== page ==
I think a good caveat to all these answers is to keep in mind that color management in the digital world is a "close enough" science. When you calibrate and profile a monitor, you're not getting an accurate plot of all 16+ million 24-bit RGB colors. You're getting an accurate plot of a very minor subset of those colors, with every other color between them interpolated to a 'best guess.' Even if you're working in 48-bit color, the monitor is still only providing 'best-guess' color, and in fact is having to guess even more due to the finer color depth.

So you'll run into inaccurate color representation when comparing specific 'real world' colors to the equivalent monitor colors all the time. Many times the inaccuracy will be very minor, but at times, it will be surprisingly inaccurate.

Factor into this the facts that humans don't all see color in the same way, and that each eye will have slight color-sensitivity variations, and we're talking about a very inaccurate science that has a lot of room to grow.

• Well the cells themselves have a quite uniform response, the problem is in procrssing and some people missing cells. And horror some women have a fourth color pair making the color wheel obsolete. Some humans are also missing their natutal uv filer so their eyes see into uv ranges. But color correction is insanely hard yes. Bit depth is not the problem possible gamut is the limiting factor. – joojaa Sep 11 '14 at 15:42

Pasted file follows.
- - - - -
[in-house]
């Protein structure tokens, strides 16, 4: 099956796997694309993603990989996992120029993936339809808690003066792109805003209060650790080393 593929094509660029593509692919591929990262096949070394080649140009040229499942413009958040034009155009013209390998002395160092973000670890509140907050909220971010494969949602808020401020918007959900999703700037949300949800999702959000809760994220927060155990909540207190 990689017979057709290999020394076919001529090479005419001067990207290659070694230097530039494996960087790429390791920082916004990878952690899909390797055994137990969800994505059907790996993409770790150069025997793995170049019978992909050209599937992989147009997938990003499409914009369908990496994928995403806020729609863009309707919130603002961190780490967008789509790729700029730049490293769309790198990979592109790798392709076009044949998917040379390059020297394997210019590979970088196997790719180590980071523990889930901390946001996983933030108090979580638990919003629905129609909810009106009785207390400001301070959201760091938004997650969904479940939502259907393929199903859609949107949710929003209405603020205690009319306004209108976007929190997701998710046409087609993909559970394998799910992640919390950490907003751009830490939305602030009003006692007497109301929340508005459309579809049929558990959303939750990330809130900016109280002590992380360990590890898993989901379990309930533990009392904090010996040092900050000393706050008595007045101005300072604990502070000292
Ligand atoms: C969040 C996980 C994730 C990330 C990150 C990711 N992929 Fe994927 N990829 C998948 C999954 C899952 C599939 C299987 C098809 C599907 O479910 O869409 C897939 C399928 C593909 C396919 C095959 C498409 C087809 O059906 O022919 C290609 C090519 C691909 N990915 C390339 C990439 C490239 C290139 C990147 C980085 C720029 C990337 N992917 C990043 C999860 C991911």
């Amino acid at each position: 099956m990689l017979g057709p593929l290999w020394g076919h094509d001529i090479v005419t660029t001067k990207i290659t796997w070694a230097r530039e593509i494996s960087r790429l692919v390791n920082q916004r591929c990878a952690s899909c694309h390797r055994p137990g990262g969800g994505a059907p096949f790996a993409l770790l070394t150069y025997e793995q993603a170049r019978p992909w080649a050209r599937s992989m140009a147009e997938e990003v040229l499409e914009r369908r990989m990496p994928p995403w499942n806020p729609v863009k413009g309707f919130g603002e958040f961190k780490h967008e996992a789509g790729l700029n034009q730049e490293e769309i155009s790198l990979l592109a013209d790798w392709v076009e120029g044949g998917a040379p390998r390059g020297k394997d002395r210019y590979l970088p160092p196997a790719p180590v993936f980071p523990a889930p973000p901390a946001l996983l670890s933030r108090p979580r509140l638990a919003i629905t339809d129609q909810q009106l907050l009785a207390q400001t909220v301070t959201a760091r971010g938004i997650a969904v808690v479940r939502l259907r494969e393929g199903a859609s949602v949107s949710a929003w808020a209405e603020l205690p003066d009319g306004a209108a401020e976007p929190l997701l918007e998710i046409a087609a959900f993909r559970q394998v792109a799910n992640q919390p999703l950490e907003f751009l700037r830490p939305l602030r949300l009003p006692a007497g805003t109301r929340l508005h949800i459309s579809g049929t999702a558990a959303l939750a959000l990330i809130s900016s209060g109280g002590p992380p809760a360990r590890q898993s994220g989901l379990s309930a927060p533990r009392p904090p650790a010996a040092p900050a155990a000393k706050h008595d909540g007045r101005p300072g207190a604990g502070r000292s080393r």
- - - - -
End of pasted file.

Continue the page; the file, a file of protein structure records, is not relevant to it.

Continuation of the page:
• The hardware and software are the real problems when it comes to digital color. Gamuts are just containers of color. Yes, almost all gamuts will lack certain colors that fall outside of them. But some of the colors they do contain will be inaccurately displayed as long as graphics card lookup tables and profiling software don't plot all RGB values. Even if that level of granularity were achieved (which would be an insanely long process, BTW), the physics involved in converting digital color information to actual light rays emitting from the monitor will continue to be a limiting factor. – digijim Sep 11 '14 at 16:02

There is an online service which calculates artist paint mix recipes from rgb values here: http://sensuallogic.com/paintmaker/OnlinePaintMixer.html

It works both with oil and acrylic paints.

• And the brands they cover is:
• Golden Heavy Body acrylics
• Liquitex Heavy Body acrylics
• Rembrandt Fine Artist Oil colours
• Gamblin Conservation colours

We're looking for long answers that provide some explanation and context. Don't just give a one-line answer; explain why your answer is right, ideally with citations. Answers that don't include explanations may be removed.

• Welcome to Graphic Design SE. While your answer seems to address the question, you also seem to be behind the website you are linking. Please disclose your affiliation. See How to not be a spammer. – Wrzlprmft May 24 '15 at 9:19

RGB, CMYK, HEX, values don't describe really a color. They name something not so far around.

Why? They forget the background, on what the "real" paint or ink pigment is applied.

Only CIE Lab* Values describe the real color as they appear under certain conditions (Observer 2° or 10°, Light D50 / D65 / ..., measured with or without polarisation filter, Light with UV content or without).

So, use Lab Values with measurement condition for really fix a color, that is truely independent of all other influence.

From this you can go back to cmyk, rgb or other. But the good quality measurement of Lab-Values is the base. Nothing else counts.